Colorado church’s spiritual sprockets
By Mike Givler | Presbyterians Today | Photos courtesy of First Presbyterian Church of Fort Collins
It’s only fitting that a state whose official motto is “Nothing without the Deity” would invite residents to take in God’s handiwork from the vantage point of handlebars. But that’s exactly what Colorado does, inviting folks to pedal away during the state’s designated Bike Month each June.
While the monthlong promotion of biking for health and recreation features festivals and safety awareness seminars, the highlight of the celebration is its Bike to Work Day, held on the last Wednesday of the month. And with the Bike to Work Day route running adjacent to First Presbyterian Church of Fort Collins, Colorado, it seemed only natural for the congregation to get involved.
“We’re right on the main bike and pedestrian way through the downtown area,” said Miriam Nelson, director of welcome and fellowship at First Presbyterian. “It seemed like the perfect opportunity to be a presence in the community for a positive good.”
When it participated in Bike to Work Day last year for the first time, the number of volunteers willing to help, coupled with the overwhelming response from the community at the church’s rest stop, was a clear sign that the church should more fully live into the city’s vision of being a cycling community.
With Fort Collins annually listed among the best bicycle cities in the United States by cycling enthusiasts, First Presbyterian certainly hasn’t ignored its city’s passion.
The congregation has been a drop-off hub for the city’s yearly Bikes for Tykes donation drive that helps young riders find a bike if they are in need. First Presbyterian has also created a makeshift bike repair shop near the fellowship hall, bringing in mechanics to repair bikes for veterans and the homeless.
But when nearly two dozen bakers agreed to prepare muffins for the church’s Bike to Work stop in 2019, attracting about 350 cyclists that morning, it was obvious that First Presbyterian needed to keep the momentum going.
“We ran out of muffins and got great reviews,” said Joseph Moore, the church’s parish associate for mission and outreach, adding, “It became clear that we needed to inspire more people to ride to church.”
That’s when its Bike to Church Sunday was born. Held on the last Sunday in June 2019, Bike to Church encouraged worshipers to leave their cars at home and travel to church in a healthier, more eco-friendly way. The result was several dozen members who rode their bikes, traveling as far as 10 miles, to participate in the church’s new initiative.
Since the Bike to Church Sunday, First Presbyterian now has people “who regularly ride their bike to church,” which is a blessing in many ways, Moore adds, explaining that the church’s parking lot is not big enough for all the cars.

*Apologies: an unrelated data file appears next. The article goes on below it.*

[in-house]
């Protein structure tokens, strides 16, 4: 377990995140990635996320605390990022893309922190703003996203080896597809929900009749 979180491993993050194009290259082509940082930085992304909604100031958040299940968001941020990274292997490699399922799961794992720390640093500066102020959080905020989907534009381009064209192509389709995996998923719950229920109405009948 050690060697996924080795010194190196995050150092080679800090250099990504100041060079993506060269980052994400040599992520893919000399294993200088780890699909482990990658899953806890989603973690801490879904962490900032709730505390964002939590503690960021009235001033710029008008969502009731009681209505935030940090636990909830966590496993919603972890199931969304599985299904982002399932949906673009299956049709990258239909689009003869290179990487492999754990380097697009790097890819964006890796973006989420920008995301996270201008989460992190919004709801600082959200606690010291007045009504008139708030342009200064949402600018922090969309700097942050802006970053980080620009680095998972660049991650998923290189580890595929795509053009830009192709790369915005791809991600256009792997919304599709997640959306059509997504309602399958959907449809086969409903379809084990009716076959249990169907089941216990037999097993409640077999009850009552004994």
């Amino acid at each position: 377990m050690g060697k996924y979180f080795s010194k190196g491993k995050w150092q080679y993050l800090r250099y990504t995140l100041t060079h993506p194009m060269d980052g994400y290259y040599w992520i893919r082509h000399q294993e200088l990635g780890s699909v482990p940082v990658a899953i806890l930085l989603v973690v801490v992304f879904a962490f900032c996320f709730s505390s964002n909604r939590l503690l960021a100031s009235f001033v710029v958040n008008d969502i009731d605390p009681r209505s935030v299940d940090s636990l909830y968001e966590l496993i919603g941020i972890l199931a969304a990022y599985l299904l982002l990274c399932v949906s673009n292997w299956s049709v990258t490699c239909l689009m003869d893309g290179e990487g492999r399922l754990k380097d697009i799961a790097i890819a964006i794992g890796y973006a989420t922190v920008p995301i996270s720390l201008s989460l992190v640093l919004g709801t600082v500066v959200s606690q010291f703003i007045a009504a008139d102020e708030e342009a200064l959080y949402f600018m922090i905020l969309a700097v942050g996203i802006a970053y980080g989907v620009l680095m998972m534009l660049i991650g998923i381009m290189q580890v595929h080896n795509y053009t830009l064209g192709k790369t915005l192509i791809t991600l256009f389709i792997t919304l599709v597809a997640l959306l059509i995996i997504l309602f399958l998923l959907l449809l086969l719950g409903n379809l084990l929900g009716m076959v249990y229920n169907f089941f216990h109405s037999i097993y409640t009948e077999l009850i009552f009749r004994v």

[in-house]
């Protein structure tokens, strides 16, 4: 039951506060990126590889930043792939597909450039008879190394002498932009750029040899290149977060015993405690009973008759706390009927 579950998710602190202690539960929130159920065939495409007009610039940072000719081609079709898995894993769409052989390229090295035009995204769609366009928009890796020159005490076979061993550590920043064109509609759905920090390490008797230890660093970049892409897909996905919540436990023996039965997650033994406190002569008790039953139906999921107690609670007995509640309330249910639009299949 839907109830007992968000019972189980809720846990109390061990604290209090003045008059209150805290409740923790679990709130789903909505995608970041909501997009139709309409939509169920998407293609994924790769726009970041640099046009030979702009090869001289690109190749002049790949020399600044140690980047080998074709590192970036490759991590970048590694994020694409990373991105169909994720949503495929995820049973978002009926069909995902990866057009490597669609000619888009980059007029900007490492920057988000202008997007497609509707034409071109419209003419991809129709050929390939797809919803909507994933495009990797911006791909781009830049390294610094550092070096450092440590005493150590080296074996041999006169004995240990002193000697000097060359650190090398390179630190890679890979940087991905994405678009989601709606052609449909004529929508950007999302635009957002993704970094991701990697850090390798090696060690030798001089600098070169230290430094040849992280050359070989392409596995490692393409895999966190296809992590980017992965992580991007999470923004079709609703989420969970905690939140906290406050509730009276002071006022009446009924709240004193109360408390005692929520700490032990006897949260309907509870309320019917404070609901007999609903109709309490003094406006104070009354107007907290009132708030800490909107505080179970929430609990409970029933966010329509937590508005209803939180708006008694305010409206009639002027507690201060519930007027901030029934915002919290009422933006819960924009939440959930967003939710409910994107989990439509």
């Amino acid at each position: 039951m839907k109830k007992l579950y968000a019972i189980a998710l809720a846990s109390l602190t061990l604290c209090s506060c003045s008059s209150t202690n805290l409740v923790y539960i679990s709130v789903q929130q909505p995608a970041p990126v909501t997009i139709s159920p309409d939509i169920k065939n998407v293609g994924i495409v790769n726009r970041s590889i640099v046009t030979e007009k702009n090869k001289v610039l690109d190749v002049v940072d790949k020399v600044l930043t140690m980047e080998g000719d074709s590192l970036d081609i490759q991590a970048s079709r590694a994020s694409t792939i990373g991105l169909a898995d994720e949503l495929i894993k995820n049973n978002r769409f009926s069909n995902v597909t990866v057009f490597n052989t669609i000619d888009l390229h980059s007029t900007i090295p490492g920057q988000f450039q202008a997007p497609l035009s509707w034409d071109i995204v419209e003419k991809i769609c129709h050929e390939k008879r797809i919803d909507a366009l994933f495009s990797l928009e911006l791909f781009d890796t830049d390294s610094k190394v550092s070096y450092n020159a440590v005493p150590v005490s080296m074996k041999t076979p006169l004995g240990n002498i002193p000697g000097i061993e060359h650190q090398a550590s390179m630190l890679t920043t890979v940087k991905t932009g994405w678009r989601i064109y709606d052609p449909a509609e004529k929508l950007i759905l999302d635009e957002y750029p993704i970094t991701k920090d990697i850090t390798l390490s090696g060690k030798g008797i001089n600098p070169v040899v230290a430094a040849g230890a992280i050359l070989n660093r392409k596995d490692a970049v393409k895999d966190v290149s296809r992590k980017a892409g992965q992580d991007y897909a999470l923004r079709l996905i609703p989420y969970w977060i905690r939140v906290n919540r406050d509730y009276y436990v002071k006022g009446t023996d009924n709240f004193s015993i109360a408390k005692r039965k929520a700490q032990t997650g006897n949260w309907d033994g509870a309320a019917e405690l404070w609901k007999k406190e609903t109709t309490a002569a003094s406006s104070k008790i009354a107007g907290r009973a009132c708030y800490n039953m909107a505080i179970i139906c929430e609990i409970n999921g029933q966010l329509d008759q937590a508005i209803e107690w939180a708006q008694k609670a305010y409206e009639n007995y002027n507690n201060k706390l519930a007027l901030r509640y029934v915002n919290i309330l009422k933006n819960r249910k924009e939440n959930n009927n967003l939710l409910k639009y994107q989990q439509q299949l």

“There’s a practical aspect for us, as well as a health component. The more people who ride their bikes, the more parking we have for families with young children and older adults,” said Moore.
This movement has caught new energy surrounding cycling at First Presbyterian, as a new bike rack was recently installed front and center of the church building.
“We had a bike rack for years around one of the sides of the church,” said Moore. “But what you put in front says this is what we value. So, we put the bike rack by the front doors to the sanctuary, in part to say we think this is important. There was something symbolic about the front doors to the church being the best parking spot for bikes.”
First Presbyterian is working toward becoming an Earth Care Congregation, a certification offered by the Presbyterian Church (U.S.A.) that encourages good environmental stewardship by its churches. One activity that qualifies toward certification is Bike to Church Sunday.
“There are a lot of people who choose to bike here because it’s good for them and their bodies, but also because it’s good for the Earth,” Nelson said.
This year, the word about the Bike to Church event will be more widespread in Fort Collins as the church ramps up promotion of the event.
“If we can encourage people to be healthy, if we can cut down how much carbon we use and say we’re a place that values all that, that’s a win for everyone,” Moore said.
Mike Givler is the communications coordinator for the Synod of the Trinity in Camp Hill, Pennsylvania.
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Categories: Presbyterians Today
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